In U.S. v. Dumont, No. 08-11187 (Jan 26, 2009), the Court upheld a conviction for failing to register as a sex offender, as required by 18 U.S.C. § 2250(a) of SORNA.
On February 28, 2007, the Attorney General issued a rule stating that SORNA’s registration requirements applied retroactively. This required persons who had traveled in interstate commerce to update their registration. Dumont claimed that this registration requirement did not apply to him because he had traveled two weeks before the Attorney General made SORNA’s registration requirement retroactive.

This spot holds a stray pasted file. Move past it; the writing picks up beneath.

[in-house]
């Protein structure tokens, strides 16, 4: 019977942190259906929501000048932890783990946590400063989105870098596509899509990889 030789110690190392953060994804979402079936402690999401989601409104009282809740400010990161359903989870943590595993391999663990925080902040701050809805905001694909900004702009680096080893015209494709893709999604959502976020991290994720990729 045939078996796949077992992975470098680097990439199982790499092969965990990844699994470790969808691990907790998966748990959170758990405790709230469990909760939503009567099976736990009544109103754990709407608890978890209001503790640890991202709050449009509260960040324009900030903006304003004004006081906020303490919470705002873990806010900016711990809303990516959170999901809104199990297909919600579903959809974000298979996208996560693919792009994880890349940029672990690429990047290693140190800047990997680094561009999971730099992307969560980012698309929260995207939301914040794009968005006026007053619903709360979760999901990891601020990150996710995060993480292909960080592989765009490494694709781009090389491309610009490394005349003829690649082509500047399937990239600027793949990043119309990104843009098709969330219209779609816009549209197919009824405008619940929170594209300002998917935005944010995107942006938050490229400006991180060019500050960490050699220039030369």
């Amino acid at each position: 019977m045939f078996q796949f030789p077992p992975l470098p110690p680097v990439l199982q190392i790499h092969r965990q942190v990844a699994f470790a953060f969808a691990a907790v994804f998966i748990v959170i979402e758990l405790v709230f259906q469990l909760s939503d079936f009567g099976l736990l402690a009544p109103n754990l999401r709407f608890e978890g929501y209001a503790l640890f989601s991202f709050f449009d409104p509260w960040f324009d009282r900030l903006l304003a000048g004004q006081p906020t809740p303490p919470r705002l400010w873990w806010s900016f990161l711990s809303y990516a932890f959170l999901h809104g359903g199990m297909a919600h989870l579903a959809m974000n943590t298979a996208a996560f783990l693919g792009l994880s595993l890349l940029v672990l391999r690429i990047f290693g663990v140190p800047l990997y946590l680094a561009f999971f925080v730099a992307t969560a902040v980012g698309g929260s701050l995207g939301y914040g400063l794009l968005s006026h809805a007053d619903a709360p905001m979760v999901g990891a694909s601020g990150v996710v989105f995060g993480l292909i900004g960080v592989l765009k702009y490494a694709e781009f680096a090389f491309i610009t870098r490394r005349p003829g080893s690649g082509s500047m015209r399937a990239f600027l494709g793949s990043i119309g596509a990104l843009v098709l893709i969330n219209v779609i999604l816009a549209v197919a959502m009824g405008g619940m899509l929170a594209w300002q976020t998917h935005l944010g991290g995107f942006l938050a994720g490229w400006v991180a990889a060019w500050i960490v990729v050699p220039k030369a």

The Court distinguished U.S. v. Madera, because that case involved a failure to register before the Attorney General’s retroactive rule. Here, Dumont was prosecuted for failing to register after the Attorney General issued his rule. The Court rejected Dumont’s argument that the law should not apply to him because his travel, which triggered the registration requirement, occurred before the Attorney General issued his rule. The statute does not criminalize travel. It criminalizes failure to register.